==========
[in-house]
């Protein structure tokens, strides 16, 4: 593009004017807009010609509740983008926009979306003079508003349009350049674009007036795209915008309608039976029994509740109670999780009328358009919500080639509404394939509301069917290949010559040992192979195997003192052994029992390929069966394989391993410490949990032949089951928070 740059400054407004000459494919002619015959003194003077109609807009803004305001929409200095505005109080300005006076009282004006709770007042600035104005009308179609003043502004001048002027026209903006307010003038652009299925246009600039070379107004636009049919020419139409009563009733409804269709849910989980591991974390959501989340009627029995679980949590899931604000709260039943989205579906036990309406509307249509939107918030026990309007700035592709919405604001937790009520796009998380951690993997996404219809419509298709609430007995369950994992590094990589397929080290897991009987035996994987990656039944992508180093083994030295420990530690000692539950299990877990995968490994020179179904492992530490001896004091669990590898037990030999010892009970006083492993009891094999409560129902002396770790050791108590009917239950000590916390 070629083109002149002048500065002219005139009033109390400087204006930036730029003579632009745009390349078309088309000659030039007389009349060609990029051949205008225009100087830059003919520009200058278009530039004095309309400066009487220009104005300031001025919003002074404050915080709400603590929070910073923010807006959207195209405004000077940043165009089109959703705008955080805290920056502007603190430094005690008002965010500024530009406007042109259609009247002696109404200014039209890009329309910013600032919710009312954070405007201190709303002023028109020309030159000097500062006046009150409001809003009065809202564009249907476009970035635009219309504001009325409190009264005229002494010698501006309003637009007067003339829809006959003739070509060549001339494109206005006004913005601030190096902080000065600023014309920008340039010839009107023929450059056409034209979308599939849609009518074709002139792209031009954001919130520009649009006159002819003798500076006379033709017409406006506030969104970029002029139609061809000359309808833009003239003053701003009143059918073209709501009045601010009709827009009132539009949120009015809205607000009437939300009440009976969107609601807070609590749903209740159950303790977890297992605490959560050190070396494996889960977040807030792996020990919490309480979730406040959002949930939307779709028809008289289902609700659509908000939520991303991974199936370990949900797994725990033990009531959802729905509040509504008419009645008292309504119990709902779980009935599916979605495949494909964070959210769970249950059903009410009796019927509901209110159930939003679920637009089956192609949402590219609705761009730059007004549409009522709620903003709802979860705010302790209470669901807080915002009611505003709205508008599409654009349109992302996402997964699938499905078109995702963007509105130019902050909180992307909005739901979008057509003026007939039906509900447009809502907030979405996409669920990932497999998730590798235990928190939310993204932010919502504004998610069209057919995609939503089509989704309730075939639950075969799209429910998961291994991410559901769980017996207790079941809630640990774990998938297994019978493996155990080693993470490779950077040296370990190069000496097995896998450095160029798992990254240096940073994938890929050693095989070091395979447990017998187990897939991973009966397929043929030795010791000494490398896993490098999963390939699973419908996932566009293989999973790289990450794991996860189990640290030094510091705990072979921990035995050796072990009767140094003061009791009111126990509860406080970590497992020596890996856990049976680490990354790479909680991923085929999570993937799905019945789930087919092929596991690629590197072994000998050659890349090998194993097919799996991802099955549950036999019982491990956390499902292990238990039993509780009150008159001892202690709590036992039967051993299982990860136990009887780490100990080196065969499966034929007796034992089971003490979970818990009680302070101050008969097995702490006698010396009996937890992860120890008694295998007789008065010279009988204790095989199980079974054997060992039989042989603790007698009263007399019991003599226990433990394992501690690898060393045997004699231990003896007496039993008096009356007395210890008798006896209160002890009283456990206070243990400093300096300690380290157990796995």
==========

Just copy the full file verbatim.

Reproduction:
[in-house]
């Protein structure tokens, strides 16, 4: 593009004017807009010609509740983008926009979306003079508003349009350049674009007036795209915008309608039976029994509740109670999780009328358009919500080639509404394939509301069917290949010559040992192979195997003192052994029992390929069966394989391993410490949990032949089951928070 740059400054407004000459494919002619015959003194003077109609807009803004305001929409200095505005109080300005006076009282004006709770007042600035104005009308179609003043502004001048002027026209903006307010003038652009299925246009600039070379107004636009049919020419139409009563009733409804269709849910989980591991974390959501989340009627029995679980949590899931604000709260039943989205579906036990309406509307249509939107918030026990309007700035592709919405604001937790009520796009998380951690993997996404219809419509298709609430007995369950994992590094990589397929080290897991009987035996994987990656039944992508180093083994030295420990530690000692539950299990877990995968490994020179179904492992530490001896004091669990590898037990030999010892009970006083492993009891094999409560129902002396770790050791108590009917239950000590916390 070629083109002149002048500065002219005139009033109390400087204006930036730029003579632009745009390349078309088309000659030039007389009349060609990029051949205008225009100087830059003919520009200058278009530039004095309309400066009487220009104005300031001025919003002074404050915080709400603590929070910073923010807006959207195209405004000077940043165009089109959703705008955080805290920056502007603190430094005690008002965010500024530009406007042109259609009247002696109404200014039209890009329309910013600032919710009312954070405007201190709303002023028109020309030159000097500062006046009150409001809003009065809202564009249907476009970035635009219309504001009325409190009264005229002494010698501006309003637009007067003339829809006959003739070509060549001339494109206005006004913005601030190096902080000065600023014309920008340039010839009107023929450059056409034209979308599939849609009518074709002139792209031009954001919130520009649009006159002819003798500076006379033709017409406006506030969104970029002029139609061809000359309808833009003239003053701003009143059918073209709501009045601010009709827009009132539009949120009015809205607000009437939300009440009976969107609601807070609590749903209740159950303790977890297992605490959560050190070396494996889960977040807030792996020990919490309480979730406040959002949930939307779709028809008289289902609700659509908000939520991303991974199936370990949900797994725990033990009531959802729905509040509504008419009645008292309504119990709902779980009935599916979605495949494909964070959210769970249950059903009410009796019927509901209110159930939003679920637009089956192609949402590219609705761009730059007004549409009522709620903003709802979860705010302790209470669901807080915002009611505003709205508008599409654009349109992302996402997964699938499905078109995702963007509105130019902050909180992307909005739901979008057509003026007939039906509900447009809502907030979405996409669920990932497999998730590798235990928190939310993204932010919502504004998610069209057919995609939503089509989704309730075939639950075969799209429910998961291994991410559901769980017996207790079941809630640990774990998938297994019978493996155990080693993470490779950077040296370990190069000496097995896998450095160029798992990254240096940073994938890929050693095989070091395979447990017998187990897939991973009966397929043929030795010791000494490398896993490098999963390939699973419908996932566009293989999973790289990450794991996860189990640290030094510091705990072979921990035995050796072990009767140094003061009791009111126990509860406080970590497992020596890996856990049976680490990354790479909680991923085929999570993937799905019945789930087919092929596991690629590197072994000998050659890349090998194993097919799996991802099955549950036999019982491990956390499902292990238990039993509780009150008159001892202690709590036992039967051993299982990860136990009887780490100990080196065969499966034929007796034992089971003490979970818990009680302070101050008969097995702490006698010396009996937890992860120890008694295998007789008065010279009988204790095989199980079974054997060992039989042989603790007698009263007399019991003599226990433990394992501690690898060393045997004699231990003896007496039993008096009356007395210890008798006896209160002890009283456990206070243990400093300096300690380290157990796995």